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After thinking more, is why option E wrong because even though it creates a cause that insects die because of insecticides, it doesn't say that that they because of ingesting the insecticide.

rohitmanglik wrote:
Here is the OE; however, I am still not able to comprehend reason for eliminating option E. Can someone please help.


OE:

The author of this argument concludes that, because an active chemical in an insecticide becomes inactive after 14 days of air exposure, the death of an insect that lands on a sprayed tree is not due to the ingestion of this insecticide.

The answer must provide evidence against the following chain of events: Insecticide is sprayed, active chemical is exposed to the air, 14 days pass, chemical becomes inactive, insect's death is not due to this pesticide.

Choice D is correct. It provides evidence that the chemical, once sprayed, is not necessarily exposed to the air for fourteen continuous days. If a rainstorm can carry the insecticide into a stream and preserve its activity, it is not until the chemical is re-exposed to the air that its activity resumes. Thus, this chemical could evaporate, rain back down onto the tree, and cause the death of an insect outside of the 14-day window. This weakens the argument.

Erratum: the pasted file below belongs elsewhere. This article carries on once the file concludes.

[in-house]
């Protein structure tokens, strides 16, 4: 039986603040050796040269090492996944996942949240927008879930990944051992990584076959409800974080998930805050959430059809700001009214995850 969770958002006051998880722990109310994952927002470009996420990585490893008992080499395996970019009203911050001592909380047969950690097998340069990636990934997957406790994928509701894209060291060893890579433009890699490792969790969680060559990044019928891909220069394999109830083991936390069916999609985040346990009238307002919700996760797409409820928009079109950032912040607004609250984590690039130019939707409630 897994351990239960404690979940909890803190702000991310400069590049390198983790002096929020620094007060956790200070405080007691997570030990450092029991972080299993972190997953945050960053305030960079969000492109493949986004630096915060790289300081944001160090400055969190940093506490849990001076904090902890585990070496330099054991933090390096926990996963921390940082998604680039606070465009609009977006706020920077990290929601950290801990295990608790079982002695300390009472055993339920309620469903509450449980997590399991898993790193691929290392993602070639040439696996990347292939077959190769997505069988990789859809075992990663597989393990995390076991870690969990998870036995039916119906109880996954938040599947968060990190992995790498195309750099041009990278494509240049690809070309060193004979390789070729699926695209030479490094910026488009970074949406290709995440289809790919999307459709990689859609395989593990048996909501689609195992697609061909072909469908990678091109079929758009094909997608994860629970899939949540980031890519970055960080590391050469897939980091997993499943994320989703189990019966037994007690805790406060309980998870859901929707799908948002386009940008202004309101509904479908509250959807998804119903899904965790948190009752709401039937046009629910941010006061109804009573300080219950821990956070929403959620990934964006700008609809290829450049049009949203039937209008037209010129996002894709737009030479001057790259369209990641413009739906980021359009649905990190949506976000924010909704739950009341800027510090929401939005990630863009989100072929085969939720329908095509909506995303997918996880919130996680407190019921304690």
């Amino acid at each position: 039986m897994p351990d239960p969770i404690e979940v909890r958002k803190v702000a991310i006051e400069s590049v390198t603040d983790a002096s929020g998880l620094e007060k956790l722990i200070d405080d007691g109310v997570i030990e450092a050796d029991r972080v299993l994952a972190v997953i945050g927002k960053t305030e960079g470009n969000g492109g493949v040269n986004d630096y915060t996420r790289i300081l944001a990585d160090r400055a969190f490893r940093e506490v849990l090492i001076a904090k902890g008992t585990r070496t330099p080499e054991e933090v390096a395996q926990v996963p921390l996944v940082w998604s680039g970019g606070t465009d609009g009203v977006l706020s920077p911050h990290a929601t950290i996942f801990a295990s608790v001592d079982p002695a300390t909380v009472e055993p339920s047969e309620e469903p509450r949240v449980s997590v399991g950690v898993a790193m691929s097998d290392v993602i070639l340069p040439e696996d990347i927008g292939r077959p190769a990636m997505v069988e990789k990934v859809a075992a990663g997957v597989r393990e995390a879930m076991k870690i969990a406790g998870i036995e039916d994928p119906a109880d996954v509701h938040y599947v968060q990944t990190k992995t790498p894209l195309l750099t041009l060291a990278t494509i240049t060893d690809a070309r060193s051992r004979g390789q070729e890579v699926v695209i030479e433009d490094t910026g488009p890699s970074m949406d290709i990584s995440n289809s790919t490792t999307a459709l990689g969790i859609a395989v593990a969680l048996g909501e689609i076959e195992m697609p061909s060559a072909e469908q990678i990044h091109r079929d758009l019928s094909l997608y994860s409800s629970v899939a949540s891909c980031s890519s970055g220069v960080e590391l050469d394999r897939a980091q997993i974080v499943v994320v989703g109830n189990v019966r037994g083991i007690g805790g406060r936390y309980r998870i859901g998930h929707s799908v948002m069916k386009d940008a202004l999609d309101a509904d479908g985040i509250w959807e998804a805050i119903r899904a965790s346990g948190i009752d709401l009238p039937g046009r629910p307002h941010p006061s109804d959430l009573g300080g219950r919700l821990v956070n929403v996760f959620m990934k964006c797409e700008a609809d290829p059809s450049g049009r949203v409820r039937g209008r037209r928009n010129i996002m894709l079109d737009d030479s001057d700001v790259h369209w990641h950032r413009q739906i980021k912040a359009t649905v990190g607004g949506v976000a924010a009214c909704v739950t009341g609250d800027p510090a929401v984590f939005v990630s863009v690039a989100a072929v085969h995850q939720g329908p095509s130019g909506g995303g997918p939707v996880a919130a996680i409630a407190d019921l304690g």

Choice A is outside the scope of the argument, which is concerned with the effect of this insecticide on an insect.

Choice B is irrelevant; there is no evidence that the amount of insecticide has any effect on how long it remains effective. After 14 days, all the insecticide, no matter how much there is, should become inactive and non-lethal.